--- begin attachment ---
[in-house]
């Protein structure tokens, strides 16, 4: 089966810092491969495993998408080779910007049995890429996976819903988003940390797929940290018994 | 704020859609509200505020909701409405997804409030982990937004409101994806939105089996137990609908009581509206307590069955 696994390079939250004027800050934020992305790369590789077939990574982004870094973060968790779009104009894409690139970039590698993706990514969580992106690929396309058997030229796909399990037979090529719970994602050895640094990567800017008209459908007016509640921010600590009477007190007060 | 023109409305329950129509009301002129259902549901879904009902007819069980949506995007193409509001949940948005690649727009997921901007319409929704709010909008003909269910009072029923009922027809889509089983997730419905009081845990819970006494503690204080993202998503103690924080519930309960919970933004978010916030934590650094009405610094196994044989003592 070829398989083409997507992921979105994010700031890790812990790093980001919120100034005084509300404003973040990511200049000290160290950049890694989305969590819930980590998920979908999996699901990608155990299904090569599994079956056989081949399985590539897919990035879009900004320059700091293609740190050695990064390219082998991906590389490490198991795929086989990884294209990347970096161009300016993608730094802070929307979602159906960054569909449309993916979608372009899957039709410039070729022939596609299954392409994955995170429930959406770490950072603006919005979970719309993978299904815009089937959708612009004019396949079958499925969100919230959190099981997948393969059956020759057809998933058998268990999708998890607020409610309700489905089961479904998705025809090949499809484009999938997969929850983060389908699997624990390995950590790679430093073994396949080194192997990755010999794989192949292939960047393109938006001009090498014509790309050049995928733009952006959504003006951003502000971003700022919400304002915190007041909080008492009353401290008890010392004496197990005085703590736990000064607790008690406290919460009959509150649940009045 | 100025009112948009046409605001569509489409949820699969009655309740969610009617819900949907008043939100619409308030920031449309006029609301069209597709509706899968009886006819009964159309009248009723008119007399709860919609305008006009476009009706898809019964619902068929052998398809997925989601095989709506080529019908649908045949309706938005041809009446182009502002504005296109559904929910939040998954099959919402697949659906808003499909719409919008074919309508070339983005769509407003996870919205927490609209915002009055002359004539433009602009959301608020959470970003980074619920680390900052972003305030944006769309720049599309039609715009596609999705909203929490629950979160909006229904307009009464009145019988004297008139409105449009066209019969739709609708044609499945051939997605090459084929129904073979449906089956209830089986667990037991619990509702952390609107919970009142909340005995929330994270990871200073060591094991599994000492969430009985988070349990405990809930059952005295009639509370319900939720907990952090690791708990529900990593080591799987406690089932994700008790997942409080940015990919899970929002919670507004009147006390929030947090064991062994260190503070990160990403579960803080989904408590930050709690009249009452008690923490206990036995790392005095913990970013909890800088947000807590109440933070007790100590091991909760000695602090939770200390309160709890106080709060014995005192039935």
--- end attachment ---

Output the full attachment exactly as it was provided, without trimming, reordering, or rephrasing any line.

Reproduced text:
[in-house]
């Protein structure tokens, strides 16, 4: 089966810092491969495993998408080779910007049995890429996976819903988003940390797929940290018994 | 704020859609509200505020909701409405997804409030982990937004409101994806939105089996137990609908009581509206307590069955 696994390079939250004027800050934020992305790369590789077939990574982004870094973060968790779009104009894409690139970039590698993706990514969580992106690929396309058997030229796909399990037979090529719970994602050895640094990567800017008209459908007016509640921010600590009477007190007060 | 023109409305329950129509009301002129259902549901879904009902007819069980949506995007193409509001949940948005690649727009997921901007319409929704709010909008003909269910009072029923009922027809889509089983997730419905009081845990819970006494503690204080993202998503103690924080519930309960919970933004978010916030934590650094009405610094196994044989003592 070829398989083409997507992921979105994010700031890790812990790093980001919120100034005084509300404003973040990511200049000290160290950049890694989305969590819930980590998920979908999996699901990608155990299904090569599994079956056989081949399985590539897919990035879009900004320059700091293609740190050695990064390219082998991906590389490490198991795929086989990884294209990347970096161009300016993608730094802070929307979602159906960054569909449309993916979608372009899957039709410039070729022939596609299954392409994955995170429930959406770490950072603006919005979970719309993978299904815009089937959708612009004019396949079958499925969100919230959190099981997948393969059956020759057809998933058998268990999708998890607020409610309700489905089961479904998705025809090949499809484009999938997969929850983060389908699997624990390995950590790679430093073994396949080194192997990755010999794989192949292939960047393109938006001009090498014509790309050049995928733009952006959504003006951003502000971003700022919400304002915190007041909080008492009353401290008890010392004496197990005085703590736990000064607790008690406290919460009959509150649940009045 | 100025009112948009046409605001569509489409949820699969009655309740969610009617819900949907008043939100619409308030920031449309006029609301069209597709509706899968009886006819009964159309009248009723008119007399709860919609305008006009476009009706898809019964619902068929052998398809997925989601095989709506080529019908649908045949309706938005041809009446182009502002504005296109559904929910939040998954099959919402697949659906808003499909719409919008074919309508070339983005769509407003996870919205927490609209915002009055002359004539433009602009959301608020959470970003980074619920680390900052972003305030944006769309720049599309039609715009596609999705909203929490629950979160909006229904307009009464009145019988004297008139409105449009066209019969739709609708044609499945051939997605090459084929129904073979449906089956209830089986667990037991619990509702952390609107919970009142909340005995929330994270990871200073060591094991599994000492969430009985988070349990405990809930059952005295009639509370319900939720907990952090690791708990529900990593080591799987406690089932994700008790997942409080940015990919899970929002919670507004009147006390929030947090064991062994260190503070990160990403579960803080989904408590930050709690009249009452008690923490206990036995790392005095913990970013909890800088947000807590109440933070007790100590091991909760000695602090939770200390309160709890106080709060014995005192039935």